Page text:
Indiegogo offers support to creators in the US, UK, Canada, Australia, Hong Kong (China campaigns may be eligible), Austria, Belgium, Denmark, Germany, Finland, France, Republic of Ireland, Italy, Luxembourg, Netherlands, Norway, Portugal, Singapore, Spain, Sweden, Japan, or Switzerland. 

Indiegogo has a partnership with Stripe. All currencies that are supported by Indiegogo use Stripe to process contributions and disburse funds. If your currency is not supported, Indiegogo recommends that you consult with an expert or use Stripe Atlas to create a U.S. business entity and apply for a U.S. bank account. 

Indiegogo does not require creators to have a working prototype before their campaign launch, offers a choice between ‘all or nothing’ or flexible funding models, and has a less stringent vetting process for prospective creators.

Vinson Leow, founder of ASAP Technologies, is a passionate advocate of Indiegogo for crowdfunding campaigns. Leow says the Gogofactor — Indiegogo’s algorithm for selecting projects to feature in its newsletter — gives crowdfunding campaigns a great publicity boost. “They will feature you in their newsletter if you hit certain targets,” he said. “I’ve found that to be incredibly beneficial — it’s resulted in an increase of anywhere between 10,000 and 50,000 extra visits to our campaign page.” The Gogofactor also affects search rankings and inclusion in press outreach.

Flexible Funding: Pros and cons

Indiegogo’s biggest point of difference from Kickstarter is the flexibility it offers in funding models. Creators can adopt a conventional ‘all or nothing’ approach or choose to ‘keep it all’, which means they can retain any funds raised even if the crowdfunding campaign falls short of its target. 

Arturo Arvizu, creator of the TushiPal, says when taking a look at the features of Kickstarter vs Indiegogo, flexible funding made sense for his product launch, which is both a tech product and social enterprise designed to empower Mayan artisans and create jobs for artists. He says Indiegogo’s function as an “open platform for social products” seemed the perfect fit.

The appeal of flexible funding is obvious for creators, but carries additional risks for backers, who are typically more willing to fund all-or-nothing projects because they know they won’t be charged if the campaign fails to meet its funding goal. (Creators should bear in mind that if they cannot deliver their project with the capital they have raised, they have a moral duty to refund their backers.)

This sentiment is borne out by a study that suggests all-or-nothing models “offer a guarantee to the crowd that the entrepreneur does not start a project with unrealistically low funding.” The success of all-or-nothing models may be due to the phenomenon of ‘social proof’: the more backers a project acquires, the more credibility it establishes — a popular campaign signifies a greater likelihood of success.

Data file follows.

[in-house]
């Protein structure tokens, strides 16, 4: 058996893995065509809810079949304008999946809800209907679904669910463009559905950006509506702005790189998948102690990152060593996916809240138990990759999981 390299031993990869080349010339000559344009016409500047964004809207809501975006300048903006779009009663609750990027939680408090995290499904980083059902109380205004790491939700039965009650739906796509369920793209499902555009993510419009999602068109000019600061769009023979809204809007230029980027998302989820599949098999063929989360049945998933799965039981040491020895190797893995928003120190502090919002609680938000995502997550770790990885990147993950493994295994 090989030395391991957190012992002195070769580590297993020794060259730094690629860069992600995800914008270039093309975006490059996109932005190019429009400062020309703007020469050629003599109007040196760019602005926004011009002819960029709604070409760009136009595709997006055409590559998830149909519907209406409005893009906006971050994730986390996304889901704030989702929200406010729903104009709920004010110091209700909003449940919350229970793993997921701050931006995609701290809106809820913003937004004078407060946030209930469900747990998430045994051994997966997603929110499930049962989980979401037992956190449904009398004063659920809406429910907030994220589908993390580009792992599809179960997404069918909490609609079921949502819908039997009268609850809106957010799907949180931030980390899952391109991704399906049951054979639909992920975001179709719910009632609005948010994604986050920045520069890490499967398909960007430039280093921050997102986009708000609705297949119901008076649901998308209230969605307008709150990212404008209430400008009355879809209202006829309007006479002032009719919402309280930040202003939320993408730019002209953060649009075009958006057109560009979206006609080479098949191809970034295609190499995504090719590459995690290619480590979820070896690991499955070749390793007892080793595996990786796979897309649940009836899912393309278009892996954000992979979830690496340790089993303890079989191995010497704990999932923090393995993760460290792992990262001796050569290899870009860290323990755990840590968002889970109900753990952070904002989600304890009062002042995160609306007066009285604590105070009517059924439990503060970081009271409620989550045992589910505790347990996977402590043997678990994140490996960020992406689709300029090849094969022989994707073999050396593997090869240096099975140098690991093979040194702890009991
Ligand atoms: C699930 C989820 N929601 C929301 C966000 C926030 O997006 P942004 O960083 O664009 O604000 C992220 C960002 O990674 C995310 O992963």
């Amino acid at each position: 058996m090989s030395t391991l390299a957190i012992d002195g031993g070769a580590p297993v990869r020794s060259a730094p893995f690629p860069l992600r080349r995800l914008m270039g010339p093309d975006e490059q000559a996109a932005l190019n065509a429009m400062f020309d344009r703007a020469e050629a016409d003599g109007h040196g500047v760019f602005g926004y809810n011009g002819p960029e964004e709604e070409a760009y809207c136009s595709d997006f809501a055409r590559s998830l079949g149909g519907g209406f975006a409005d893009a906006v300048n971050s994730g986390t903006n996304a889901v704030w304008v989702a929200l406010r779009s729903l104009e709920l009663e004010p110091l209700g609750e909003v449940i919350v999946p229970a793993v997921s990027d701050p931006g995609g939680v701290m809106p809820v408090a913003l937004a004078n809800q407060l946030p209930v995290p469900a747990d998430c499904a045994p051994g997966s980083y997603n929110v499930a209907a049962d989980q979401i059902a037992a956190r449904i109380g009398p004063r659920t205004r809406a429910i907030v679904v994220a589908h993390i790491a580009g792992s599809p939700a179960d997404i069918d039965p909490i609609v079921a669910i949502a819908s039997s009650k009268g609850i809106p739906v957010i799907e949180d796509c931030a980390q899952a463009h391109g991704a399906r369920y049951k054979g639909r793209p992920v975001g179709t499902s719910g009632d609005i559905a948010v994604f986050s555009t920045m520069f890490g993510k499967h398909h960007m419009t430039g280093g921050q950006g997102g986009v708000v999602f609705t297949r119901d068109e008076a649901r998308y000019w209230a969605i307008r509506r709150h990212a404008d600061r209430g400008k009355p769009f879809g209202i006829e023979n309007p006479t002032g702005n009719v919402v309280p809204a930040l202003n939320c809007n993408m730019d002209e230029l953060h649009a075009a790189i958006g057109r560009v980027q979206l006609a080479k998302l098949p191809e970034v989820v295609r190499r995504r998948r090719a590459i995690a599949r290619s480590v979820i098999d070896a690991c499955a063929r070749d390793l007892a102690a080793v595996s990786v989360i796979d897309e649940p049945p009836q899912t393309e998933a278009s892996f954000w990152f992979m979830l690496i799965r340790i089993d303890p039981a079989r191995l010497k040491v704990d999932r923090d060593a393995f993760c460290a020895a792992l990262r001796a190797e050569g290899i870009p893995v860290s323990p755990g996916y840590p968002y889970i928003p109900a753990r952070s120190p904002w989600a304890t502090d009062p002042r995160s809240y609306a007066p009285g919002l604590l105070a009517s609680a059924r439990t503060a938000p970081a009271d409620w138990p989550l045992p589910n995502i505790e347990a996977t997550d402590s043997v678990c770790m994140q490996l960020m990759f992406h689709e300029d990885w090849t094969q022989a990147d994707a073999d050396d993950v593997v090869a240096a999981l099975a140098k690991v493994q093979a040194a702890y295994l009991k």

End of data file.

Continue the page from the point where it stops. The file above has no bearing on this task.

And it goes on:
This mixture of flexible funding and all-or-nothing models make it harder to calculate the Indiegogo success rate. The platform also doesn’t publish its key metrics publicly. However, it is worth noting that fewer of the most-funded crowdfunding projects of all time were launched on Indiegogo and the Kickstarter success rate is around 38%.


Sometimes it makes sense for creators to leverage the advantages of both platforms for a campaign — they might raise funds for their crowdfunding campaign through Kickstarter and raise additional money through Indiegogo InDemand once the campaign has ended.

Indiegogo’s InDemand allows creators to raise funds after their initial crowdfunding campaign has concluded. There’s no fundraising target or deadlines, so your post-campaign fundraising can last for as long as you like.

Maitre says “there was still quite a bit of interest” for the products in the hours and days after the Kickstarter campaigns had finished. The Native Union website saw a huge spike in traffic in the last two hours of the campaign, and received many emails from people who had missed out on contributing while the Kickstarter was still live.

“We needed a platform for people to be able to pre-order the ECLIPSE so they’re the second group of people to get it after the Kickstarter backers and before the product goes to market,” Maitre says. So, the company chose to use Indiegogo’s InDemand, which allows creators to raise money for an indefinite period once a crowdfunding campaign has run its course.

Secret perks

Indiegogo allows you to have secret perks — that is, rewards you can only access via direct link. Creators often use these for promotions, to thank loyal backers, or as a way to offer discounts (since discount codes are not available through Indiegogo). You could also use secret perks to boost the momentum of your campaign mid-campaign. While you can certainly figure out ways to incentivize backers on Kickstarter — through stretch goals, for instance — you won’t have the option to create secret perks within the platform. 

Another way to build your email list

Both Kickstarter and Indiegogo make it possible for creators to generate interest in their upcoming campaigns through pre-launch pages. However, Indiegogo allows you to capture email addresses from potential backers while Kickstarter doesn’t

Platform fees and payments

Kickstarter and Indiegogo share a similar fee structure. At Indiegogo, creators on a flexible funding model must pay a platform fee of 5% of total funds raised, irrespective of whether the campaign funding goal is reached. Creators that don’t meet their funding target and have a fixed funding model pay no fees, as all money is returned to backers. Then there are third-party fees associated with processing credit card payments, wire fees, and transfer costs. Stripe charges a processing fee that varies according to your location and currency. 

There are also additional platform fees for InDemand. Creators who ran their initial campaign on Indiegogo pay 5%. Those who ran campaigns on other platforms pay 8%. 

Meanwhile, Kickstarter’s fees may change depending on the location of your company. For example, creators in the United States pay a 5% platform fee and between 3% and 5% in payment processing charges plus $0.20 per pledge. In Singapore, for example, creators pay 5% of their total funds raised and processing fees of 4% plus $S0.30 per pledge. Head over to Kickstarter’s fee page to see each country’s fee structure.